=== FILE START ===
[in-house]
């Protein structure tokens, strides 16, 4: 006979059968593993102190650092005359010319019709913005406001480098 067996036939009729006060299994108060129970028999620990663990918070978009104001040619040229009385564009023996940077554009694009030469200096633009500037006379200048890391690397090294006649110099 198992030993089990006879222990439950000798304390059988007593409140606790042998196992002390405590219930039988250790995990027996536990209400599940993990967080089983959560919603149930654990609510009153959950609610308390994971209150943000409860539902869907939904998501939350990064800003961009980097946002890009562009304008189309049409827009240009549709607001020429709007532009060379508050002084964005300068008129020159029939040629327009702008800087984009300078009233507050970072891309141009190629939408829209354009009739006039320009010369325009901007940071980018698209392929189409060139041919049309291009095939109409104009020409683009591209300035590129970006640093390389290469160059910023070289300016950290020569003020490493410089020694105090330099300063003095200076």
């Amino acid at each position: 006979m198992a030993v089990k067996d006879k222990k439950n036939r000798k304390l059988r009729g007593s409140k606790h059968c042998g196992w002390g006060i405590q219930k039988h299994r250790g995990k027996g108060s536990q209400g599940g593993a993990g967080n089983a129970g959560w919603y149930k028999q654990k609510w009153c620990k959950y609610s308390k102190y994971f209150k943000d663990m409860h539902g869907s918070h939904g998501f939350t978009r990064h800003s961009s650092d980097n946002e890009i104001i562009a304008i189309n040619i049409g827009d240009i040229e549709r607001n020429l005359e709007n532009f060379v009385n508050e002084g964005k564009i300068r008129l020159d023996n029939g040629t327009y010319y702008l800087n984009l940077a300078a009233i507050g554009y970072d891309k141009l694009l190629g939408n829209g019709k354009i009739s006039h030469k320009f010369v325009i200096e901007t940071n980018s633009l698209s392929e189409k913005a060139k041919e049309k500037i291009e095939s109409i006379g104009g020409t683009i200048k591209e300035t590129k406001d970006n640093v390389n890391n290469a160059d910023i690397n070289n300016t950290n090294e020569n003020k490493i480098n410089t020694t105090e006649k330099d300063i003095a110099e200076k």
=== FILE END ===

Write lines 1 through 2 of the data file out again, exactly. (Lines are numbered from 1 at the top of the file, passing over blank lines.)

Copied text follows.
[in-house]
């Protein structure tokens, strides 16, 4: 006979059968593993102190650092005359010319019709913005406001480098 067996036939009729006060299994108060129970028999620990663990918070978009104001040619040229009385564009023996940077554009694009030469200096633009500037006379200048890391690397090294006649110099 198992030993089990006879222990439950000798304390059988007593409140606790042998196992002390405590219930039988250790995990027996536990209400599940993990967080089983959560919603149930654990609510009153959950609610308390994971209150943000409860539902869907939904998501939350990064800003961009980097946002890009562009304008189309049409827009240009549709607001020429709007532009060379508050002084964005300068008129020159029939040629327009702008800087984009300078009233507050970072891309141009190629939408829209354009009739006039320009010369325009901007940071980018698209392929189409060139041919049309291009095939109409104009020409683009591209300035590129970006640093390389290469160059910023070289300016950290020569003020490493410089020694105090330099300063003095200076």